At the beginning of Ralph Ellison’s Invisible Man (1952), the narrator relates the story of his grandfather’s death and the lesson that the old man wanted his son to know. He told him, “Live with your head in the lion’s mouth. I want you to overcome ’em with yeses, undermine ’em with grins, agree ’em to death and destruction, let ’em swollen you till they vomit or bust wide open” (16). I’ve always recalled this statement when thinking about Ellison’s novel because the lion, in this case, represents white society, the overreaching power that keeps the protagonist of the novel in subjugation. The grandfather tells his son, and future generations, that in order to fight that power, you must do so covertly and on the sly.
In essence, the grandfather is telling his son to take on the characteristics of the Signifying Monkey, a character in urban toasts who outwits and embarrasses the king of the jungle and gets away with it to live and fight another day. Rather than using his power, the monkey uses his cunning and intelligence to make the lion look like a fool. He causes the lion to receive a beating from an elephant, and when the lion corners the monkey, the primate uses language to escape.
I provide all of this background information to give a little context to what I want to discuss in today’s post. Reading Arna Bontemps’ The Old South (1973), I became intrigued by a story near the end of the collection entitled “Mr. Kelso’s Lion.” The story originally appeared in 1970, and I think that is very important for the points I want to talk about in regards to the story. Essentially, the narrative follows Percy and his grandpa Amos as they go to a city in Alabama to visit his Aunt Clothilde. Once they arrive, and as they eat dinner, the diners hear a roar from the window. It turns out that one of Clothilde’s neighbors, Bumpus, has a lion caged in his back yard. However, the lion does not belong to the neighbor; it belongs to Mr. Kelso, a white man that we never see. Eventually, Amos confronts Bumpus, the lion gets out, Amos gets hurt, then the lion returns to its cage.
In Bontemps’ story, the idea of the grandfather gets reversed. Upon first seeing the lion, Percy and his grandfather see the lion stretched out in the cage with bones, “some of them with bits of meat left on them,” littering the floor (195). When Amos asks Bumpus if he is scared to have “a monster like that around the house,” Bumpus simply says he feels safe because the lion is tame (195). For Bumpus, the white presence of the lion does not affect him because he has said “yeses” continuously while grinning. Bumpus tells the visitors about how Amos warns Bumpus that the lion may mistake him for a T-bone steak, and Bumpus just laughs loudly, responding, “That lion knows me. I’m his friend. He wouldn’t hurt me. I could go in that cage and pet it” (196).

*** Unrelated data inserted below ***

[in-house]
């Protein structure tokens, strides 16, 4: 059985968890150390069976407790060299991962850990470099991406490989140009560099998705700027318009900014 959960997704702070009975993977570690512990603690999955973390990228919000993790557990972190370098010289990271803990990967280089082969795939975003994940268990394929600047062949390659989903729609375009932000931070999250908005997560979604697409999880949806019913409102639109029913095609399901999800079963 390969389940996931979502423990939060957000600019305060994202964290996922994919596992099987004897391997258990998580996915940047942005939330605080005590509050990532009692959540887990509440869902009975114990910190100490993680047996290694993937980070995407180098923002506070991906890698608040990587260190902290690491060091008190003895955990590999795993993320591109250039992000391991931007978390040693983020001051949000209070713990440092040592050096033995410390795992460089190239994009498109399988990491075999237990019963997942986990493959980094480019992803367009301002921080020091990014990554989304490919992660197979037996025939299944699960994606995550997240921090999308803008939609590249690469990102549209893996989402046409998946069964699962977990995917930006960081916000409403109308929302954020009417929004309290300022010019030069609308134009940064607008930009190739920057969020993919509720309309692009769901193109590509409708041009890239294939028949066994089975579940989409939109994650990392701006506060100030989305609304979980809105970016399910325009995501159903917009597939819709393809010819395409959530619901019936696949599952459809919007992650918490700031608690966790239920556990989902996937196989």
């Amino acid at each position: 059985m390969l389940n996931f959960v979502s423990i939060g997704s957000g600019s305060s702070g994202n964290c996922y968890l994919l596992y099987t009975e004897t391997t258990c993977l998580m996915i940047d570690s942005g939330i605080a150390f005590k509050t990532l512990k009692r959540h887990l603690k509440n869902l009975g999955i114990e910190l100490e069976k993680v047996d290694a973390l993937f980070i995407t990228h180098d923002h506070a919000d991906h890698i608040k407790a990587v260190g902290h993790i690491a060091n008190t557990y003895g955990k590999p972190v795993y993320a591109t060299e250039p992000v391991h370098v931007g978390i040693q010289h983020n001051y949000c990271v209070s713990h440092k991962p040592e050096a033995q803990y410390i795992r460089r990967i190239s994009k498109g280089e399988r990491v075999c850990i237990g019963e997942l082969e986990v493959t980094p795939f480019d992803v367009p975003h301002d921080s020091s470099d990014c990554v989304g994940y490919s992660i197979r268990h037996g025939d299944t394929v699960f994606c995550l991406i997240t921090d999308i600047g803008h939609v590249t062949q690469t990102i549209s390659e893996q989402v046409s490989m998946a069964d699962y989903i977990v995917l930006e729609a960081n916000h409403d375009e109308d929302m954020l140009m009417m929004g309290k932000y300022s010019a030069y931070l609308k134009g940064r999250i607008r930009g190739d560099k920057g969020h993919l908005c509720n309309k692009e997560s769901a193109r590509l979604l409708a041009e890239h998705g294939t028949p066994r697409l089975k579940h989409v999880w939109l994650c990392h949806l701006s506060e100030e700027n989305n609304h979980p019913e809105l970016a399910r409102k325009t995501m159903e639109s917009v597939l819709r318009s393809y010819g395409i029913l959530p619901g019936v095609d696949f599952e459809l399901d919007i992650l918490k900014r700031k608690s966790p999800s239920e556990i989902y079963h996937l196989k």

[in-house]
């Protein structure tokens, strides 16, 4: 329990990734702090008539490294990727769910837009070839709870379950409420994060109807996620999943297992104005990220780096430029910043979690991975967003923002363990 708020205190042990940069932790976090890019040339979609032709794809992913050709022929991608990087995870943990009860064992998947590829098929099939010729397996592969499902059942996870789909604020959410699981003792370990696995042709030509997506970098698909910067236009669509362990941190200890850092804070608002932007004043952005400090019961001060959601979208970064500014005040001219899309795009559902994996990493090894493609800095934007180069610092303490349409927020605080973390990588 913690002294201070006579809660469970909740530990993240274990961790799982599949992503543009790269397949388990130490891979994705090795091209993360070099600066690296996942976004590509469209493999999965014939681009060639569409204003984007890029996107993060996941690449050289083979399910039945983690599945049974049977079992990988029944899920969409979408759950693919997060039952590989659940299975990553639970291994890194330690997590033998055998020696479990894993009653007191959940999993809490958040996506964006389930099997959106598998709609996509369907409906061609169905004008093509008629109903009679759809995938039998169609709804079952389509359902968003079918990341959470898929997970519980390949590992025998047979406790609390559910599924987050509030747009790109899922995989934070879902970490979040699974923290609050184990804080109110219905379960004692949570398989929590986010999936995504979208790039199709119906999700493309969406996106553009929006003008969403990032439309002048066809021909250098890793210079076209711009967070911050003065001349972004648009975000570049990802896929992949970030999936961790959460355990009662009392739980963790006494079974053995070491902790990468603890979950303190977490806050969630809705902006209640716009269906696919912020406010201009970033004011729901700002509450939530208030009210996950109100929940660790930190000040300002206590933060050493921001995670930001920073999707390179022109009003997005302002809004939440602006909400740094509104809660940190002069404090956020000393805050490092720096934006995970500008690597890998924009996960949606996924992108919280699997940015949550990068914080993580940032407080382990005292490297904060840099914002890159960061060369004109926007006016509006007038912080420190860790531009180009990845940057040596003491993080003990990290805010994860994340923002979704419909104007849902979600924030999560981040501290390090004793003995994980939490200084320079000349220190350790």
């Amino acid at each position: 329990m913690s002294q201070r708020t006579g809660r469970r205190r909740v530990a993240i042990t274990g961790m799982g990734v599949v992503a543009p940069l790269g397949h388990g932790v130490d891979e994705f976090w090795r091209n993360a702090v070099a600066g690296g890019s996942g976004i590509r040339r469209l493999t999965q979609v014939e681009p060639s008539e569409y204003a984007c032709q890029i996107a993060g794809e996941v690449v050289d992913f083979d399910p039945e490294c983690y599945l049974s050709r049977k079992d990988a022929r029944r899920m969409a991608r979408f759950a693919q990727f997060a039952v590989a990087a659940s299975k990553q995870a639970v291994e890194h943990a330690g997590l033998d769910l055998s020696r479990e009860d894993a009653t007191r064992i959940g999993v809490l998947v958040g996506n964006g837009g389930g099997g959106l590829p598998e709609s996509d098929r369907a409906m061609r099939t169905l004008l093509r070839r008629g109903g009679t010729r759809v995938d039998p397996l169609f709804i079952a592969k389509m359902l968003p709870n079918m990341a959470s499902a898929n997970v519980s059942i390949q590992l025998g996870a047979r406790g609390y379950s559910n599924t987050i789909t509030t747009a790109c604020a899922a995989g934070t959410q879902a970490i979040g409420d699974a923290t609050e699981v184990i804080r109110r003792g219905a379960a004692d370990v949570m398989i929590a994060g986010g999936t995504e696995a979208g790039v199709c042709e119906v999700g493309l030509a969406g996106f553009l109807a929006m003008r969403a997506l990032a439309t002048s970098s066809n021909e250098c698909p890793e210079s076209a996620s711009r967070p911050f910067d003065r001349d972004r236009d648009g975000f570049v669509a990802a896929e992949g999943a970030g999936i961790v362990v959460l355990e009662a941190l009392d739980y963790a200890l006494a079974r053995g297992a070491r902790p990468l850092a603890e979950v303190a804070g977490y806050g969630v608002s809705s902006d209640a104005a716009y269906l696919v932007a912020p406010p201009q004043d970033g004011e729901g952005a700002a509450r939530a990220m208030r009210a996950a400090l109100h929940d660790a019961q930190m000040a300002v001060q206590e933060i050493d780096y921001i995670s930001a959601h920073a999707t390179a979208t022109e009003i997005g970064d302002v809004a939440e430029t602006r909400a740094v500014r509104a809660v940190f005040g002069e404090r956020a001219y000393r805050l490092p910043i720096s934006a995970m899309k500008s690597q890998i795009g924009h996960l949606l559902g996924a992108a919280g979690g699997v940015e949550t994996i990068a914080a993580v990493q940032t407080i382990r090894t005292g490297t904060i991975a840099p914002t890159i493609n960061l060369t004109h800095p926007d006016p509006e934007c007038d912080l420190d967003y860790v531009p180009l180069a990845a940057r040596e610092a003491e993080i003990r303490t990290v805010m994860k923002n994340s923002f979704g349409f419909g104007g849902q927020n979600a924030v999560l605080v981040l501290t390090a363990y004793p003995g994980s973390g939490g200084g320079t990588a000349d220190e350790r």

Problems start to arise when Percy and Amos start to seek ways to get the lion removed from the neighborhood because it creates a nuisance and fear amongst the citizens. They go to the government and get pushed from person to person never getting anywhere. During the course of their actions, they learn that the law does not allow animals like lions in residential areas. That’s why Mr. Kelso has to board the lion somewhere else. It turns out that according to the zoning laws, the African American section of town is not residential, it is commercial, and the lion can stay there. The clerk says, “Where [Kelso is] boarding the lion now is commercial” (207). With this in mind, the lion becomes a means of surveillance on the African American community.
Along with surveillance, the discussion of zoning brings up thoughts about white flight
and the downturn in urban areas during the 1960s and 1970s when whites started to flee to the suburbs. Even though the story takes place in a quintessentially Southern town, I can’t help but think about these ideas in relation to urban spaces like Detroit, Chicago, and New York. Bontemps writes about experiences in the north, and in his autobiographical essay “Why I Returned,”
he writes, “I never felt I could settle permanently with my family in Chicago. I could not accept the ghetto, and ironclad residential restrictions against Negroes situated as we were made escape impossible” (18). Bontemps knew about these aspects of white dominance, and he uses “Mr. Kelso’s Lion” to comment on them.
Eventually, one night Amos gets fed up with the noise and confronts Bumpus. The lion attacks Amos and escapes. Finally, the police arrive to try and capture the lion, but it roams the streets all night. Percy and Clothilde cower in the house as the lion prowls through the backyard. After the lion returns to the cage and as Amos works to recover, Percy must return home to start school. Percy tries to convince his grandfather that missing a day or two would not be a big deal; however, Amos tells the boy, “You can’t afford to miss a single day of school, not ever. You got to go off and study and find out how to get rid of this lion” (219). Rather than telling Percy to placate the lion with kindness from the inside, Amos tells his grandson that he must learn how to confront the white supremacy contained within the symbol of the lion.
As usual, there is a lot here. What are your thoughts? Let me know in the comments below.
Bontemps, Arna. The Old South: “A Summer Tragedy” and Other Stories of the Thirties. New York: Dodd, Mead, and Company, 1973.
Ellison, Ralph. Invisible Man. New York: Vintage Books, 1980.